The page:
Download PDF PDF Page Citation Cite Share Link Share

Last Updated on June 19, 2019, by eNotes Editorial. Word Count: 430

Illustration of PDF document

Download The Father Study Guide

Subscribe Now

Yes, I am crying although I am a man. But has not a man eyes! Has not a man hands, limbs, senses, thoughts, passions? Is he not fed with the same food, hurt by the same weapons, warmed and cooled by the same summer and winter as a woman? If you prick us do we not bleed? If you tickle us do we not laugh? And if you poison us, do we not die? Why shouldn't a man complain, a soldier weep? Because it is unmanly? Why is it unmanly?

The captain is a symbol of patriarchy and masculinity, but in the above quote he doubts he is the father of his daughter, Bertha, and he cries, an "unmanly" act. If patriarchy is defined by the ability to father children and pass your name on through them--to achieve a certain immortality through children--and masculinity a set of emotionally repressed and stoic behaviors, then the captain's patriarchy is undermined by his thoughts he is raising another man's child, and his masculinity undermined by his crying. He here questions conventional notions patriarchy, asking why it is unmanly to cry? We note too that he echoes Shakespeare's Shylock --"If you prick us, do we not bleed?" Like Shylock, the "Other" surrounded by Christians, the Captain has become the "Other" surrounded by women, who feels compelled to explain his humanity to his wife.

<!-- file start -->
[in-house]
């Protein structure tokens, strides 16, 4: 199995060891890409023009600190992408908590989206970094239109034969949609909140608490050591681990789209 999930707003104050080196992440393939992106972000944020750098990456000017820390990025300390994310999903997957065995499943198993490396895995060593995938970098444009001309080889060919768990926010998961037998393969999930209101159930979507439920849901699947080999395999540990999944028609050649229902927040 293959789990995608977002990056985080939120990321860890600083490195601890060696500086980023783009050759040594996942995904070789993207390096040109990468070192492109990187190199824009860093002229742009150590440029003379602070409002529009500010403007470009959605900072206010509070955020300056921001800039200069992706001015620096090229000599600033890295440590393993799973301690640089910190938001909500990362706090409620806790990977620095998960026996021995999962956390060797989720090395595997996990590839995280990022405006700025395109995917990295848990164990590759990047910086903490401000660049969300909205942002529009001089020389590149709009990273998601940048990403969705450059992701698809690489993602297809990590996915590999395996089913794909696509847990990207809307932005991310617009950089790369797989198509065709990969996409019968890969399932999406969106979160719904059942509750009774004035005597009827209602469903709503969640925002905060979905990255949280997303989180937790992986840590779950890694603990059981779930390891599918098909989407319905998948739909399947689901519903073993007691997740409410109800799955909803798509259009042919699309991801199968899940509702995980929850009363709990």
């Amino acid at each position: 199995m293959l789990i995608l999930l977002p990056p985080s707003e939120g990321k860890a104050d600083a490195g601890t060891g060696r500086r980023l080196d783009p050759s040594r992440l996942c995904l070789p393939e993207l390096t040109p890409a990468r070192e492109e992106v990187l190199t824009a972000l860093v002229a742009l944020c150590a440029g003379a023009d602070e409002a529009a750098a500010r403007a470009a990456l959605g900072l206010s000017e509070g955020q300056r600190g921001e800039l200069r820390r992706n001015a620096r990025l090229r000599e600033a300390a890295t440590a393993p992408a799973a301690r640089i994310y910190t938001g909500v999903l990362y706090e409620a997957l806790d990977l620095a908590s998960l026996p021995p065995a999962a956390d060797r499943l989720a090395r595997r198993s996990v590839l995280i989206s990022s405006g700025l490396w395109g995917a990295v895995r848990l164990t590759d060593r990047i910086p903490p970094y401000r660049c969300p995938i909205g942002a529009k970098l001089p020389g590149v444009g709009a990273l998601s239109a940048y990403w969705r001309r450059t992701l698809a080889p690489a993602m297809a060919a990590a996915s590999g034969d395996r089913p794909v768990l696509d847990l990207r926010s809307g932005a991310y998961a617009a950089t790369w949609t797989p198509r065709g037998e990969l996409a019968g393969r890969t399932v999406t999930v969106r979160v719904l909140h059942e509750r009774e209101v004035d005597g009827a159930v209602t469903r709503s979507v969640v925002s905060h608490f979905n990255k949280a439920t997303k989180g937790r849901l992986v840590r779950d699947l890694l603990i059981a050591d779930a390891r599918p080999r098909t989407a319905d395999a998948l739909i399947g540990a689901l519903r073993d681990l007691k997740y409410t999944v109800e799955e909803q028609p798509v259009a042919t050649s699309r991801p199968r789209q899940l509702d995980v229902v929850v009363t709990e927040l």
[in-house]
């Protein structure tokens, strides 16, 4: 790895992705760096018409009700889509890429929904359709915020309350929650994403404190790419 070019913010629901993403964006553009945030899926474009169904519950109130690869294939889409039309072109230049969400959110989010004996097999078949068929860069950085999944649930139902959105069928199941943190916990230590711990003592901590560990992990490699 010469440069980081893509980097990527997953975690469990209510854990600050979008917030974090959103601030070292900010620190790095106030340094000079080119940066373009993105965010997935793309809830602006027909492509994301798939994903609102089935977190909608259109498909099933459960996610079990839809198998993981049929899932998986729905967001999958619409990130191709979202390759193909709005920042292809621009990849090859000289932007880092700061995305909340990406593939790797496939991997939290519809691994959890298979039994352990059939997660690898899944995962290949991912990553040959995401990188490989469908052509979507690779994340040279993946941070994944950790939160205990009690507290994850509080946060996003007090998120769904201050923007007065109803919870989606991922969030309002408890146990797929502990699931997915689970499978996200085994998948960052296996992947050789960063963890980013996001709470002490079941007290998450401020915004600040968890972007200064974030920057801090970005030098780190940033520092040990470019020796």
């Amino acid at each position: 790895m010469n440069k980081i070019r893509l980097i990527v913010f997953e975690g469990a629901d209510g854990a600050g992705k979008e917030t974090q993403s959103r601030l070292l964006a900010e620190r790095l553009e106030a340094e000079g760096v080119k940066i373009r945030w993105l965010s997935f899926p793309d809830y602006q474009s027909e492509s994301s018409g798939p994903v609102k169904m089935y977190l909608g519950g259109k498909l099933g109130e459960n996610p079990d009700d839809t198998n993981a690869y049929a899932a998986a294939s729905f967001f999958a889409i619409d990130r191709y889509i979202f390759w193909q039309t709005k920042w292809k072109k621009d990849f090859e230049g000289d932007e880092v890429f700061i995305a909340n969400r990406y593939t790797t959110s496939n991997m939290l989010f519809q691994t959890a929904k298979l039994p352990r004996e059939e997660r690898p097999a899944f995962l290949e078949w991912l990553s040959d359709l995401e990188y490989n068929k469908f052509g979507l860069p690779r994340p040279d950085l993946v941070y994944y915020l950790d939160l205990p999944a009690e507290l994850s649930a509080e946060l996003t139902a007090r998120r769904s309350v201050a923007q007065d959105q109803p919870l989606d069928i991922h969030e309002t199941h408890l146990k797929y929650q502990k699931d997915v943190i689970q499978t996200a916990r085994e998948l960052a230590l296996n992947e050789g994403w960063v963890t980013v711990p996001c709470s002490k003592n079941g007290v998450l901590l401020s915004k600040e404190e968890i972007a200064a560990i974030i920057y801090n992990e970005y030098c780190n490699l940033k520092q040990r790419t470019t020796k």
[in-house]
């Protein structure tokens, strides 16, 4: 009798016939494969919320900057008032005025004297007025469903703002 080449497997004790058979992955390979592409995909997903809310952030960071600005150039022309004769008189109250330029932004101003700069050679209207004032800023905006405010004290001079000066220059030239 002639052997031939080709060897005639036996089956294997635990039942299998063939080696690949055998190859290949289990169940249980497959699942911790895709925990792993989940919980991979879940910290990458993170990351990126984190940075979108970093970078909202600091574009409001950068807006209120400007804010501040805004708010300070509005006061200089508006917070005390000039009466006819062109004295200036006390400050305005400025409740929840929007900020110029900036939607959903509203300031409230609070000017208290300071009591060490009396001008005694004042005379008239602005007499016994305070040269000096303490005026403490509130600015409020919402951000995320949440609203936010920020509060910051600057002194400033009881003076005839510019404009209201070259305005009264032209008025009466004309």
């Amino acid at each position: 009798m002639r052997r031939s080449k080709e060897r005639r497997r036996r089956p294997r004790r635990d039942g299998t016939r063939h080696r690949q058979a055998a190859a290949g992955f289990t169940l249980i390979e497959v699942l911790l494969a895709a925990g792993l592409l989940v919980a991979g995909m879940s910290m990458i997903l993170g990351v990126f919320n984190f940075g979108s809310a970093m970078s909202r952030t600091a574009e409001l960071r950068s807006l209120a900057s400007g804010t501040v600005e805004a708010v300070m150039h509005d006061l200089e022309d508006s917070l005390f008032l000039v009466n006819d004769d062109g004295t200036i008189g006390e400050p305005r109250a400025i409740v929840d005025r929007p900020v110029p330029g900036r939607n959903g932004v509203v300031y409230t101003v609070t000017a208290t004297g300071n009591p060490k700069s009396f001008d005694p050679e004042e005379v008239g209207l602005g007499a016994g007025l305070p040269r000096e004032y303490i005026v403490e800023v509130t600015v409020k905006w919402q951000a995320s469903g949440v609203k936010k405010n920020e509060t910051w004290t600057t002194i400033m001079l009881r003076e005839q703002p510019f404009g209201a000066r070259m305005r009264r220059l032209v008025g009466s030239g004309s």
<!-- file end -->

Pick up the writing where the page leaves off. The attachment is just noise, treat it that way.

I do not believe in a hereafter; the child was my future life. That was my conception of immortality, and perhaps the only one that has any analogy in reality. If you take that away from me, you cut off my life.

Bertha's paternity is vitally important to the captain because he sees her as his "immortality." He can only attain this immortality if she is his biological child. Shortly after saying this, he will accuse Laura of having an affair while he was sick and bearing the child of another man. He says she did this is a calculating way, because if she had no children she would not be able to inherit his money if he died. She insists Bertha is his.

But unfortunately, I am a man, and there is nothing for me to do but, like a Roman, fold my arms across my breast and hold my breath till I die.

The captain, in conversation with the doctor, listens to the doctor tell him his thoughts are too "morbid" and that he is (mentally) ill. He now back to adopted completely masculine behavior as his society defines and is determined to behave stoically, like a "Roman."